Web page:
Really, there is nothing like writing romance. To be in a hotel full of people who are happiest when writing about love (and whose sense of humor reflects that) was truly something. During this year’s RWA Nationals, I felt like I had come home. 🙂
Every writer’s experience at Nationals was a little different since we’re all in a difference place on our career track. My goals for the conference were to meet and socialize with a ton of new writers (check!), take as many workshops as I could on craft and career (check!), and pitch the book of my heart (check!).
I made it a goal that in every workshop I attended, every breakfast I went to, and every granola bar “lunch” I ate while camping on the carpet in the sci fi elevator atrium, I introduced myself to another writer. It was exciting to hear so many different writers’ stories, what they wrote, why they wrote it, and what they were seeking to achieve by attending the conference. Allie Burton and Vanessa Barneveld, were YA authors whose books I read right before the conference, and it was a blast to go complete fan girl on them!
Many of the workshops I attended answered burning questions I had about the industry and traditional publication. A common theme I picked up from several workshops was that series sell. Readers who trust you as an author are excited to read the next book, and they want that title fast. Authors who spend a lot of time constructing a story world find it easier to put out several books in that same universe than to start over in their very next piece, constructing a new world. This got me rethinking how I write. I prefer writing stand alones, but I can see myself writing a series that takes place in the same universe given each book contains its own hero and heroine and that plot stands strongly on its own. I’m actually getting really excited about the prospect of writing a series and have begun toying with ideas for sequels to the manuscripts I’m currently working on.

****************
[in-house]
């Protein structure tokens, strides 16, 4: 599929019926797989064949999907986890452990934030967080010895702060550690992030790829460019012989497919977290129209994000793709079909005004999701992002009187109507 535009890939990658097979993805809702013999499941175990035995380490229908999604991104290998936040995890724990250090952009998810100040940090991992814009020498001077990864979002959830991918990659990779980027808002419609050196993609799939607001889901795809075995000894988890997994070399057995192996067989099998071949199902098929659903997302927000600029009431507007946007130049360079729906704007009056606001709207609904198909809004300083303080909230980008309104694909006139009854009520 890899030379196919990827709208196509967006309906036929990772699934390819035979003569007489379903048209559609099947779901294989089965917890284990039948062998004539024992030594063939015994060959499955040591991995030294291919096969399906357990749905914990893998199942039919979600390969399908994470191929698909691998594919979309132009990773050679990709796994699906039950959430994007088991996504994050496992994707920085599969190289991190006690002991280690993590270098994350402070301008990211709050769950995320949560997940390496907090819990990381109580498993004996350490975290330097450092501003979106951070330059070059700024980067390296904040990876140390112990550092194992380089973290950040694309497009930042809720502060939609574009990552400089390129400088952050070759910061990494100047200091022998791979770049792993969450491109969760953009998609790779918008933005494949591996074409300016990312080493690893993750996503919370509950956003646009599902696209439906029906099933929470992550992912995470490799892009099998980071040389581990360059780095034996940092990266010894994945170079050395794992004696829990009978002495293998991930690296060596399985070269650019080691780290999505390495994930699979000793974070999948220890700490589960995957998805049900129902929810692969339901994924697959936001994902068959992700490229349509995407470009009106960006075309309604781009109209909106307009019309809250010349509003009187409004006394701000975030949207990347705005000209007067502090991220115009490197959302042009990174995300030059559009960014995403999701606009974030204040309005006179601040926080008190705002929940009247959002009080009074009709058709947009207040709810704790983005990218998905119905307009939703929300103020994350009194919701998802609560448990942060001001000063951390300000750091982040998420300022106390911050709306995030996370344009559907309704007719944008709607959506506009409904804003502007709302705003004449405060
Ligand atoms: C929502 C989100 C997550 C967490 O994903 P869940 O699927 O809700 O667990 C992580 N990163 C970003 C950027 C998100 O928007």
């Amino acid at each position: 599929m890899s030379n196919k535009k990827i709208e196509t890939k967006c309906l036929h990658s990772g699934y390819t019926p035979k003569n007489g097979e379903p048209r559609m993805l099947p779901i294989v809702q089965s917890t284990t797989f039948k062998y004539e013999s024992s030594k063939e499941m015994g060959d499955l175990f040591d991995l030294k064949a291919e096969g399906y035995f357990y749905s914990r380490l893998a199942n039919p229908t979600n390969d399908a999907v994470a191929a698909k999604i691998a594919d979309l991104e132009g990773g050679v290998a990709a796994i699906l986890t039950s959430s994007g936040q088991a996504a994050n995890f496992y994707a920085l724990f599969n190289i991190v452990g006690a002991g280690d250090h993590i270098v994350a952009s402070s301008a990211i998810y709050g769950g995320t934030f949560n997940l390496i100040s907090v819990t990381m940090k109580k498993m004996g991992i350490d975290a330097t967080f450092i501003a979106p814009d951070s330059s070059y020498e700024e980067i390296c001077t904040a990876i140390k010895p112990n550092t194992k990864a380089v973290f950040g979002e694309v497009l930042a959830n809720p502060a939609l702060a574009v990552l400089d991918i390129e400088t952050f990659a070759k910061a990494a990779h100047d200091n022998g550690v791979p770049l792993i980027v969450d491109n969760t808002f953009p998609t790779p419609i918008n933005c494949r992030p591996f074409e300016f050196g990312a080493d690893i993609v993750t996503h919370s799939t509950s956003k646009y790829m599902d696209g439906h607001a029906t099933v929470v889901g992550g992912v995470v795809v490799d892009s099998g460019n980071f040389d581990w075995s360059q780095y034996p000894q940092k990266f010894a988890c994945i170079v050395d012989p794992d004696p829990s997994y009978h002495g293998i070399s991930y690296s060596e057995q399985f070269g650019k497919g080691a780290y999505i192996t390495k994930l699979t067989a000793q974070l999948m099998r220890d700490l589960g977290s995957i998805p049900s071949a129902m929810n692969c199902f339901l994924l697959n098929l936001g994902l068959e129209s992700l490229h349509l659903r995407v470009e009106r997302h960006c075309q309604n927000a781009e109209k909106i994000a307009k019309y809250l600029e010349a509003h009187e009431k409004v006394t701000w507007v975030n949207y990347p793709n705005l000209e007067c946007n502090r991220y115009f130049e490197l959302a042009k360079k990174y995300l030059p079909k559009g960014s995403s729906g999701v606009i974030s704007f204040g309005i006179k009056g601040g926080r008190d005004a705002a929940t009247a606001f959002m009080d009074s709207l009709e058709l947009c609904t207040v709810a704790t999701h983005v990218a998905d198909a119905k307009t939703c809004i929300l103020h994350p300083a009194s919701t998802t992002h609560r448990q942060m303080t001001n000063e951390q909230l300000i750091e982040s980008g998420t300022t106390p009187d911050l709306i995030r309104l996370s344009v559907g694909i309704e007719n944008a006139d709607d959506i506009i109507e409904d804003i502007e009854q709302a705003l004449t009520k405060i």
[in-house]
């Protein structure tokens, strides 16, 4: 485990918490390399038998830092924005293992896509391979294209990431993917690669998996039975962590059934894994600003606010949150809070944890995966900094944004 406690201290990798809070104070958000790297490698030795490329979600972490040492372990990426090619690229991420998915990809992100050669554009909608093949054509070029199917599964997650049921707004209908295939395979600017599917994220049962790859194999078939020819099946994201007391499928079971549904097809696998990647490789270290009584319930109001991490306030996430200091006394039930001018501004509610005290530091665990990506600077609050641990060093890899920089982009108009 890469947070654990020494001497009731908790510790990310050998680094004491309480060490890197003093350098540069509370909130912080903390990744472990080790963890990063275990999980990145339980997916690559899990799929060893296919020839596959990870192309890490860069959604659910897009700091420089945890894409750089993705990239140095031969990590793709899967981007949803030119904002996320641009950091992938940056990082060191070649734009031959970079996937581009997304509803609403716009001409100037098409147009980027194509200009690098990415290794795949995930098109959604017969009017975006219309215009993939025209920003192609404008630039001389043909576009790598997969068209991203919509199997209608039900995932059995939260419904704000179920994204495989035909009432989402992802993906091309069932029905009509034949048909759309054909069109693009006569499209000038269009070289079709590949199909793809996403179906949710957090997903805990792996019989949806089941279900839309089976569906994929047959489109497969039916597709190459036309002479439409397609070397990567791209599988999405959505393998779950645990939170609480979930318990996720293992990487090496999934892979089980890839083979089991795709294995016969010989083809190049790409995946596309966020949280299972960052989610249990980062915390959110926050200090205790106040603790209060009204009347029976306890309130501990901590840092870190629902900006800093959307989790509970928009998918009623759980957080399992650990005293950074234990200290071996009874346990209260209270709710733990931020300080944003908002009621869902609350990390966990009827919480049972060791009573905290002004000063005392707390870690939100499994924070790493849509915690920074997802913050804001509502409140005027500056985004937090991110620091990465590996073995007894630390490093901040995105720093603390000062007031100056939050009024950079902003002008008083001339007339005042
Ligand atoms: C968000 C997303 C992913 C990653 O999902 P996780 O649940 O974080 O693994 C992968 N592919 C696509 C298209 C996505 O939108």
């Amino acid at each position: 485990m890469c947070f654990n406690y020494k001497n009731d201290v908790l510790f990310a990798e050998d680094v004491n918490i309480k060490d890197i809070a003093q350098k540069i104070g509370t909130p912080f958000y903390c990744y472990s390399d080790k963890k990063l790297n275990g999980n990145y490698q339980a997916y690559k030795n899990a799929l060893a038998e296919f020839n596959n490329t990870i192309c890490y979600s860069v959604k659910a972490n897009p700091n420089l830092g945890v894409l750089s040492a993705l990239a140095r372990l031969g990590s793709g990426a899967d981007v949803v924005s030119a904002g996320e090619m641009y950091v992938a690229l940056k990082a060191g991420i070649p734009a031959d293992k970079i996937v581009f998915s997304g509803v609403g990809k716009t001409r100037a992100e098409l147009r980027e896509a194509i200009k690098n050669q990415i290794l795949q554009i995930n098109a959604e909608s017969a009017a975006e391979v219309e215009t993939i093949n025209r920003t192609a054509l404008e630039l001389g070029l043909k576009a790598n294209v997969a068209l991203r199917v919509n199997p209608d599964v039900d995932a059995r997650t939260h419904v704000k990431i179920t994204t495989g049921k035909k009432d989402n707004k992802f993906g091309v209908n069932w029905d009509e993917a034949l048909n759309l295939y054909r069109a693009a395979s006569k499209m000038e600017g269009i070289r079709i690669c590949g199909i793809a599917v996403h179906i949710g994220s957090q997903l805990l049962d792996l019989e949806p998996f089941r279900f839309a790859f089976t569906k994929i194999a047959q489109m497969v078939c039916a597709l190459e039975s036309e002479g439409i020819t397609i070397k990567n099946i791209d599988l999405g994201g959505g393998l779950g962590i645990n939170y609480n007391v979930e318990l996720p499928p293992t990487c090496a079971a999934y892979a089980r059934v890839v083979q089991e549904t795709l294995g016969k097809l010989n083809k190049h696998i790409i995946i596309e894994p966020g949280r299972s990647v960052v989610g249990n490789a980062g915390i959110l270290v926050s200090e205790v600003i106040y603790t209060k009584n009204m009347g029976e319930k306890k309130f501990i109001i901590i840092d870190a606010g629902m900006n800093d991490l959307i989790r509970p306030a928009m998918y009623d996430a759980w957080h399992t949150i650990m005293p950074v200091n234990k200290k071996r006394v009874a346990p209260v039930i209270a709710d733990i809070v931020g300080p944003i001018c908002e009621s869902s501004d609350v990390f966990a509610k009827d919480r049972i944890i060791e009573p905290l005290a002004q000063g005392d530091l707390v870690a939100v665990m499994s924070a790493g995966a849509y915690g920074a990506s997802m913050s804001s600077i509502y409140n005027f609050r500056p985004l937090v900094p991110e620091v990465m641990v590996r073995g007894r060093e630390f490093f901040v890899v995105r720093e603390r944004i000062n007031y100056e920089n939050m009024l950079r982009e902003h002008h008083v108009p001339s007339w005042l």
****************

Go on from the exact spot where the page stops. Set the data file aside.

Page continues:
Something that crystallized for me during the conference as a writer of YA is the difference in marketing and audience between YA romance and adult romance. Many presenters touched on what sells and how to connect with an audience using social media, but what was said was generally understood to apply to adult romance and did, at times, directly conflict with what works for YA. For this reason, I was very excited to attend the young adult chapter’s Evening of YA event.
During the event, I was very lucky to sit with some new friends I’d met at the conference as well as an agent and an editor. The night included an agent/editor panel that reflected on changes and trends in the industry–focusing specifically on YA romance. Next came an author’s panel to discuss their own take on the industry and what made their books successful. What stuck with me from the author’s panel was how dedicated those authors were to their audience, connecting through social media, speaking with readers at signings and school visits, and–some of them–changing the lives of their readers through the messages contained in their stories.
It’s been a few weeks since I jumped back on the train with an arm load of books and a head full of ideas, but I’m still thinking back to specific workshops or conversations and having hmmmmm moments. In general, I feel like I’m standing on more solid ground–that the decisions I make from here on out will help me to writer smarter, and I hope to keep up with a lot of the writers I met chillin’ in that arctic AC. My husband doesn’t know it yet, but I’m totally going to next year’s conference. Here’s to San Diego 2016!
Michelle Joyce Bond